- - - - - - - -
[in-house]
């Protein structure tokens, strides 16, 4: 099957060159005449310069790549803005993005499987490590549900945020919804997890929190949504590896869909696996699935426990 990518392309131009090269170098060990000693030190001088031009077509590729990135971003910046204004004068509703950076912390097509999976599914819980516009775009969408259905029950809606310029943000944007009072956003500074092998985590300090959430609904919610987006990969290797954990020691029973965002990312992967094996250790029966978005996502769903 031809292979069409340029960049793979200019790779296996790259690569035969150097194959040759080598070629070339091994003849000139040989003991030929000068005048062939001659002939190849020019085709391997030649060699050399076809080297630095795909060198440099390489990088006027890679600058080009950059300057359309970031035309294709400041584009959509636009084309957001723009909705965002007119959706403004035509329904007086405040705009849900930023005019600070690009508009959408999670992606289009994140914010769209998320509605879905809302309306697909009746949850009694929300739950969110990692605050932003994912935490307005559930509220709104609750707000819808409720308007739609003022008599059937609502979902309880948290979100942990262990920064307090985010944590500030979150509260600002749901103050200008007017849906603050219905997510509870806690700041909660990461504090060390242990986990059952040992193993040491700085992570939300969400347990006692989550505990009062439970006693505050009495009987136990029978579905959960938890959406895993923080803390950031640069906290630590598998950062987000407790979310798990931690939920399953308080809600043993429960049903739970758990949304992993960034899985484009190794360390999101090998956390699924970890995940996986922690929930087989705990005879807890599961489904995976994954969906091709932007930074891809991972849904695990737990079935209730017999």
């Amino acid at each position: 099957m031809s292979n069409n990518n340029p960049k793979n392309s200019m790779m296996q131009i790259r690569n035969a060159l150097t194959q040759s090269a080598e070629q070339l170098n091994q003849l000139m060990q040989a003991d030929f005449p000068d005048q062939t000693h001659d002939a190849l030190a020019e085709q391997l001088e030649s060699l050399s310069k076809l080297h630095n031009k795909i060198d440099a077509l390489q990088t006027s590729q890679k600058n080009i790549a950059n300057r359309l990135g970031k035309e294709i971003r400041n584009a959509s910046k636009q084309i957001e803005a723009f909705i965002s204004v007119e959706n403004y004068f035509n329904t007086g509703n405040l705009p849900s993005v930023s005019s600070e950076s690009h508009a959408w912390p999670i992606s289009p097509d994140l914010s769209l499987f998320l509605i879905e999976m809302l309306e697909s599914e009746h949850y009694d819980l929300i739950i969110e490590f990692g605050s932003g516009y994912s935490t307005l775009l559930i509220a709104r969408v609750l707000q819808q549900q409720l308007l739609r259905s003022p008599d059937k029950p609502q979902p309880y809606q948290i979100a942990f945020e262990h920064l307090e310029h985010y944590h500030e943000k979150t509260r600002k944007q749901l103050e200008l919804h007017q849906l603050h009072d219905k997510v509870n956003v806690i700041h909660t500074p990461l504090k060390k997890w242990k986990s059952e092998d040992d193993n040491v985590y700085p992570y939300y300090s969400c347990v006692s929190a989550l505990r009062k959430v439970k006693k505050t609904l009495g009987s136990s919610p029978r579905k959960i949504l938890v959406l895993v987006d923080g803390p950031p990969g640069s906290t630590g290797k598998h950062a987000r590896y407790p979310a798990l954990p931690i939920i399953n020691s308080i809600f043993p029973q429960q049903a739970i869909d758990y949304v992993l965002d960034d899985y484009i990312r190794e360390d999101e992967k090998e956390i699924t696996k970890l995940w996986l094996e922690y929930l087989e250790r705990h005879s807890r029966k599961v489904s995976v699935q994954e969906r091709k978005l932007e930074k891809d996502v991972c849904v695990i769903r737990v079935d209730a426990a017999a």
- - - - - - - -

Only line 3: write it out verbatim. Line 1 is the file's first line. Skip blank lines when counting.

């Amino acid at each position: 099957m031809s292979n069409n990518n340029p960049k793979n392309s200019m790779m296996q131009i790259r690569n035969a060159l150097t194959q040759s090269a080598e070629q070339l170098n091994q003849l000139m060990q040989a003991d030929f005449p000068d005048q062939t000693h001659d002939a190849l030190a020019e085709q391997l001088e030649s060699l050399s310069k076809l080297h630095n031009k795909i060198d440099a077509l390489q990088t006027s590729q890679k600058n080009i790549a950059n300057r359309l990135g970031k035309e294709i971003r400041n584009a959509s910046k636009q084309i957001e803005a723009f909705i965002s204004v007119e959706n403004y004068f035509n329904t007086g509703n405040l705009p849900s993005v930023s005019s600070e950076s690009h508009a959408w912390p999670i992606s289009p097509d994140l914010s769209l499987f998320l509605i879905e999976m809302l309306e697909s599914e009746h949850y009694d819980l929300i739950i969110e490590f990692g605050s932003g516009y994912s935490t307005l775009l559930i509220a709104r969408v609750l707000q819808q549900q409720l308007l739609r259905s003022p008599d059937k029950p609502q979902p309880y809606q948290i979100a942990f945020e262990h920064l307090e310029h985010y944590h500030e943000k979150t509260r600002k944007q749901l103050e200008l919804h007017q849906l603050h009072d219905k997510v509870n956003v806690i700041h909660t500074p990461l504090k060390k997890w242990k986990s059952e092998d040992d193993n040491v985590y700085p992570y939300y300090s969400c347990v006692s929190a989550l505990r009062k959430v439970k006693k505050t609904l009495g009987s136990s919610p029978r579905k959960i949504l938890v959406l895993v987006d923080g803390p950031p990969g640069s906290t630590g290797k598998h950062a987000r590896y407790p979310a798990l954990p931690i939920i399953n020691s308080i809600f043993p029973q429960q049903a739970i869909d758990y949304v992993l965002d960034d899985y484009i990312r190794e360390d999101e992967k090998e956390i699924t696996k970890l995940w996986l094996e922690y929930l087989e250790r705990h005879s807890r029966k599961v489904s995976v699935q994954e969906r091709k978005l932007e930074k891809d996502v991972c849904v695990i769903r737990v079935d209730a426990a017999a």